Bangladesh is a moderately seismic country in the world. According to Ambraseys and Douglas (2004) and Szeliga et al. (2010), several past earthquakes have occurred in Bangladesh and surrounding region in the last several hundred years. Among these earthquakes, the 1762 Arakan, 1869 Cachar, 1885 Bengal, 1897 Indian, 1918 Srimangal, 1930 Dhubri, 1934 Nepal, 2015 Nepal Earthquakes are well known in Bangladesh. The 1897 Indian Earthquake located in Assam, has caused massive destruction to structures in Dhaka City killing 1542 people in the region (Oldham 1899). But no large earthquake has occurred here for the last few decades, so the people have become complacent.
The 2013 Rana Plaza incidence, which killed 1,130 people without an earthquake and the 2015 Nepal earthquake, are eye-openers for Bangladesh. Now is the right time to make our people aware of the severity of a large earthquake like the 1897 event. During 1897, the population of Dhaka was only 90,000, and currently, its population is almost 20 million. The number of buildings in 1897 was only 100, now it is almost 2 million. A 2009 study of CDMP funded by UNDP and a 2013 study of EMI funded by the World Bank projected that almost 30% of the total building stocks of Dhaka may collapse if an earthquake of magnitude 7 occurs 70 km away at Modhupur fault.
AIMS OF THE MEETING
The meeting is entitled “Expert Consultation on Building Earthquakes Resilient Communities and Societies for Bangladesh: Sharing Experiences and Lesson Learned from Earthquakes around the World”. The meeting will address the past earthquakes occurred in Mexico, Japan, Pakistan, Nepal and Bangladesh, etc. for sharing of experiences and lesson learned, to address local capacities in those countries on end-to-end early warning and mitigation systems, to identify measures and action plans for adaptation and mitigation efforts to improve disaster mitigation and preparedness arrangements for Bangladesh. It is expected that about 10 key participants will attend the meeting.
It is expected that the meeting will identify strategic actions, measures and pilot implementation of end-to-end earthquake risk reduction systems for Bangladesh.
Tuesday 13th October 2020
10:00 – 10:10 hrs Welcome by CIRDAP and Introduction to Experts
- Cherdsak Virapat, CIRDAP
10:10 – 10:15 hrs Background and Aims of the Meeting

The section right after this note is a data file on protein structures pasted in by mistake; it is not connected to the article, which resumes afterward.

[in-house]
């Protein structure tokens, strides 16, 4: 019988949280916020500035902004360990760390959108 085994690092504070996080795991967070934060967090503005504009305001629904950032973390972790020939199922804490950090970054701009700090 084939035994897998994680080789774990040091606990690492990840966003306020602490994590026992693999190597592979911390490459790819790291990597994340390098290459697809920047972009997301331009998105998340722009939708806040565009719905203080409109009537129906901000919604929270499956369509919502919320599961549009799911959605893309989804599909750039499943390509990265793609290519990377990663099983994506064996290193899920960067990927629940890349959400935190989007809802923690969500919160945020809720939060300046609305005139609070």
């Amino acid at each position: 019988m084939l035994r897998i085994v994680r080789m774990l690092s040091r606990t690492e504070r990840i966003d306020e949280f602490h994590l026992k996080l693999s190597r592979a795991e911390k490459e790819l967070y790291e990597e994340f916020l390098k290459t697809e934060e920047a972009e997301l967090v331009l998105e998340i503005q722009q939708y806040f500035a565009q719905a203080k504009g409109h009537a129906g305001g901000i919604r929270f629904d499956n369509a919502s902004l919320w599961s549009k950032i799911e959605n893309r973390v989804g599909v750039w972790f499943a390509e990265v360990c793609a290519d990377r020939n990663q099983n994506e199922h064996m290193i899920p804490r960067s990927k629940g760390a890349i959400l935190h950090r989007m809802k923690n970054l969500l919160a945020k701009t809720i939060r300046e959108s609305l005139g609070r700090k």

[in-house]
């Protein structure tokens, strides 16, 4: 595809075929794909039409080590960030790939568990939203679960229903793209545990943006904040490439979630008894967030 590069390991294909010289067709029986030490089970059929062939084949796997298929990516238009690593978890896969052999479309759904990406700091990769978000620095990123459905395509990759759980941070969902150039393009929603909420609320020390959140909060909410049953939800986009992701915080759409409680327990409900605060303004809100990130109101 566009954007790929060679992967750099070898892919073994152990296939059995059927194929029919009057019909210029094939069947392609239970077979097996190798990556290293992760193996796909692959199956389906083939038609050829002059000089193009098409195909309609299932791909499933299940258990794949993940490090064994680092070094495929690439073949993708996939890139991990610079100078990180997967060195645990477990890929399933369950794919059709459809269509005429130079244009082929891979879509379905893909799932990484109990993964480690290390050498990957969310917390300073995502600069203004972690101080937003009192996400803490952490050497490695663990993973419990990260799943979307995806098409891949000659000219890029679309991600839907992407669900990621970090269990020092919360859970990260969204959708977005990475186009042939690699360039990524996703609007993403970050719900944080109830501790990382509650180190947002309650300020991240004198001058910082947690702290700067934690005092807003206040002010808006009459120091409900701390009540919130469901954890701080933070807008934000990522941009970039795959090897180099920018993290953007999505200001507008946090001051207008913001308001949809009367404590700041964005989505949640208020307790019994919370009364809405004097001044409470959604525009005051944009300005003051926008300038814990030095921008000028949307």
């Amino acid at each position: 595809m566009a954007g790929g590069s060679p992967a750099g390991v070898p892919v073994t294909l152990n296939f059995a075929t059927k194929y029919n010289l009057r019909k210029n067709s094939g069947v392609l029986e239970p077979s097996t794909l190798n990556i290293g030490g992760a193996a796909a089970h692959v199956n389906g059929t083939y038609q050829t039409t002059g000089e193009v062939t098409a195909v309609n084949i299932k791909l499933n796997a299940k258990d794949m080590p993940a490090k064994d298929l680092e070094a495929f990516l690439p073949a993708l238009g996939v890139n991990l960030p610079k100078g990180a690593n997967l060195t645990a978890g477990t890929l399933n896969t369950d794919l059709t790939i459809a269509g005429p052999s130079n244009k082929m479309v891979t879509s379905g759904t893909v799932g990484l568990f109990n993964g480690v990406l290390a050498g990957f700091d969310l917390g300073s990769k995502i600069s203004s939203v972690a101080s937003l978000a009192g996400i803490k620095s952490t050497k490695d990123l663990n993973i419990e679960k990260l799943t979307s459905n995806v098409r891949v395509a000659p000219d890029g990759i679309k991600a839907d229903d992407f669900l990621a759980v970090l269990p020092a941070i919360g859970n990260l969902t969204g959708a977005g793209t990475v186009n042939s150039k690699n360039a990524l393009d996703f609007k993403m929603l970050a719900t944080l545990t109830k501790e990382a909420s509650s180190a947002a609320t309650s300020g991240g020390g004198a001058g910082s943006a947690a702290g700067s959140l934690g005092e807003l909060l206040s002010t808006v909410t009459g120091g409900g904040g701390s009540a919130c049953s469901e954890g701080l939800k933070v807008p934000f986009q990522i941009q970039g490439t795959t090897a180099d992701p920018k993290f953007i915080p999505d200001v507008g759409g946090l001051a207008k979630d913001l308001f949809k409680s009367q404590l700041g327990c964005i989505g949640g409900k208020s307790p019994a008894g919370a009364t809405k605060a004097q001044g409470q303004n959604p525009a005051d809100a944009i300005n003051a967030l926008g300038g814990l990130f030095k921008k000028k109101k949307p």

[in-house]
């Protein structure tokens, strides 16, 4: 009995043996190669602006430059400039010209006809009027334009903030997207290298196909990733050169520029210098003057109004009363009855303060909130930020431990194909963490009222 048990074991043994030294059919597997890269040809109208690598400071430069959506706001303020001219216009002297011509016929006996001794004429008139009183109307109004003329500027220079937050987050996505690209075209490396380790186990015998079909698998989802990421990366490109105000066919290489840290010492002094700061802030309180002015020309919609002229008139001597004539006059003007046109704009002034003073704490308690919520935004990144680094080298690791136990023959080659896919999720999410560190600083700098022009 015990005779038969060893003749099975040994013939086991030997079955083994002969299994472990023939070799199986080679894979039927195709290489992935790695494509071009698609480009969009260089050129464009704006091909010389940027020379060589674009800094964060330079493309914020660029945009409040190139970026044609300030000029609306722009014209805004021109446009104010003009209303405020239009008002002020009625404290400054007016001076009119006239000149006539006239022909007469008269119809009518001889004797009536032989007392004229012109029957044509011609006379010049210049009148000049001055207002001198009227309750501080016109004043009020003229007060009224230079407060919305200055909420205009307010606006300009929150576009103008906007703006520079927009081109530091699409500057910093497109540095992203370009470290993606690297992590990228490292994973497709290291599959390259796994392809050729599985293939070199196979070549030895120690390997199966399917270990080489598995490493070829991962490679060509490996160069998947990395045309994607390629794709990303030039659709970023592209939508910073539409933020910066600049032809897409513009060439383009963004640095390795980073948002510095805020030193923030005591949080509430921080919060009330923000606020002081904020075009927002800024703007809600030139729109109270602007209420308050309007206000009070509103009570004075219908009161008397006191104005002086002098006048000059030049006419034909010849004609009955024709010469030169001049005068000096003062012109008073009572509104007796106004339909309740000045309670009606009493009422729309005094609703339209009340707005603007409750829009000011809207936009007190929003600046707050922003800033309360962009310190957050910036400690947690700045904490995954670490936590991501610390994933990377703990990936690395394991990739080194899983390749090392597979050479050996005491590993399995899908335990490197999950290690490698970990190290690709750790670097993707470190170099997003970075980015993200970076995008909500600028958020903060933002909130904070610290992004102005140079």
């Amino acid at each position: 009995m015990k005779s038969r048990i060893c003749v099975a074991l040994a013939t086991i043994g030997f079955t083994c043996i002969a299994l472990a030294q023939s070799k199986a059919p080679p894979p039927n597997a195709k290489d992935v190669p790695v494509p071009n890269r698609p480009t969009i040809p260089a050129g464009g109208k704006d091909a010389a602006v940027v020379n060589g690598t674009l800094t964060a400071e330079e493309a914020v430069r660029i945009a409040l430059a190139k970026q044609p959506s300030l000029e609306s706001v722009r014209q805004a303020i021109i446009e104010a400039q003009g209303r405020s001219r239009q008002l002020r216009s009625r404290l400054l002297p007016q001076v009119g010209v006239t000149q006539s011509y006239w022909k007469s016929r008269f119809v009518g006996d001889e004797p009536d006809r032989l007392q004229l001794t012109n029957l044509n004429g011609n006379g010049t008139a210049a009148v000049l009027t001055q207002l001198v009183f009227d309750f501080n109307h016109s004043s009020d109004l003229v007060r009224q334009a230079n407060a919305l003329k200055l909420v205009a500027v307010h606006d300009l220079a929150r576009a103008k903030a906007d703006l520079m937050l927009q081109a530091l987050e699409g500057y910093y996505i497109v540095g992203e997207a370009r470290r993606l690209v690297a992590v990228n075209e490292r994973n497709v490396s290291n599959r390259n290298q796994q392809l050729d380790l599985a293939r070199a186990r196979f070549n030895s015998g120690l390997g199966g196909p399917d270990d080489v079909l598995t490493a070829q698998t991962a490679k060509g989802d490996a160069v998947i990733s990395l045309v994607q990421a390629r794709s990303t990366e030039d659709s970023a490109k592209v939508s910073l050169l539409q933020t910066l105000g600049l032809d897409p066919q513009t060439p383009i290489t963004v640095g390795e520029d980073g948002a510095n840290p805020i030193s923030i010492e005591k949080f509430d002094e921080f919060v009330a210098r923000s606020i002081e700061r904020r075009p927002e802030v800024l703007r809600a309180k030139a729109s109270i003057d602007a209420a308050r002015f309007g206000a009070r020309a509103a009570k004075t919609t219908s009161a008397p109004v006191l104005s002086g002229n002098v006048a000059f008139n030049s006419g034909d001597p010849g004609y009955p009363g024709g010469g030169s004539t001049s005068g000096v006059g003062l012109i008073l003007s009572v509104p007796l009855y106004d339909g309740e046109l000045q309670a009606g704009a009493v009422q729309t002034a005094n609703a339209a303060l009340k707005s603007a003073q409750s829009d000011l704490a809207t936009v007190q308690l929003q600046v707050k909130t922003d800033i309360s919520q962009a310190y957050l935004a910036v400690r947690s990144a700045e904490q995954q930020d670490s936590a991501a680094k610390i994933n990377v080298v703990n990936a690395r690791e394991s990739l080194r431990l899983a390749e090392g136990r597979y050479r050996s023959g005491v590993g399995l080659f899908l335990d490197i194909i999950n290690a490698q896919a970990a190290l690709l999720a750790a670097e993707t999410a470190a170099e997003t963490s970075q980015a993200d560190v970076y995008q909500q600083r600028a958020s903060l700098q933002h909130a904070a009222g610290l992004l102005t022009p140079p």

- Mehedi Ansary, BUET
10:15 – 11:00 hrs Expert Brief Presentations
10:15 – 10:30 hrs Mexico Earthquake by Dr. Walter Mooney, USGS, U.S.A.
10:30 – 10:45 hrs Japan, Pakistan and Nepal Earthquakes by Prof. Tavida Kamolvej, Thammasat University, Thailand
10:45 – 11:00 hrs Bangladesh Earthquakes and Risk Assessment of Dhaka, Bangladesh by Dr. Fouad Bendimerad, EMI, U.S.A.
11:00 – 11:50 hrs Discussion
- What is lesson learned in terms of local capacities requirements on end-to-end early warning and mitigation systems?
- What are measures and action plans for adaptation and mitigation efforts to improve mitigation, preparedness and response arrangements for Bangladesh?
11:50 – 12.00 hrs The Way Forwards and Closing
- Mr. Tinnakorn Tatong, Department of Mineral Resources, Ministry of Natural Resources and Environment, Thailand (TBC)
- Prof. Tavida Kamolvej, Dean, Faculty of Political Science, Thammasat University
- Dr. Penueng Wanichai, Asian Institute of Technology, Thailand (TBC)
- Mr. Pran Siamwalla, President, Association of Natural Disaster Industry (ANDPI)
- Dr. Walter Mooney, United States Geological Survey (USGS), U.S.A.
- Dr. Fouad Bendimerad, Earthquakes & Megacities Initiatives (EMI), U.S.A.
- Prof. Helal Uddin, Centre on Integrated Rural Development for Asia and the Pacific (CIRDAP)
- UNDP (TBC)
- JICA (TBC)
If you wish to join in the webinar, please access in the zoom link below:
This link is for 13 October 2020 Webinar: International Day for Disaster Risk Reduction
cherdsak virapat is inviting you to a scheduled Zoom meeting.
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Meeting ID: 848 1432 3983
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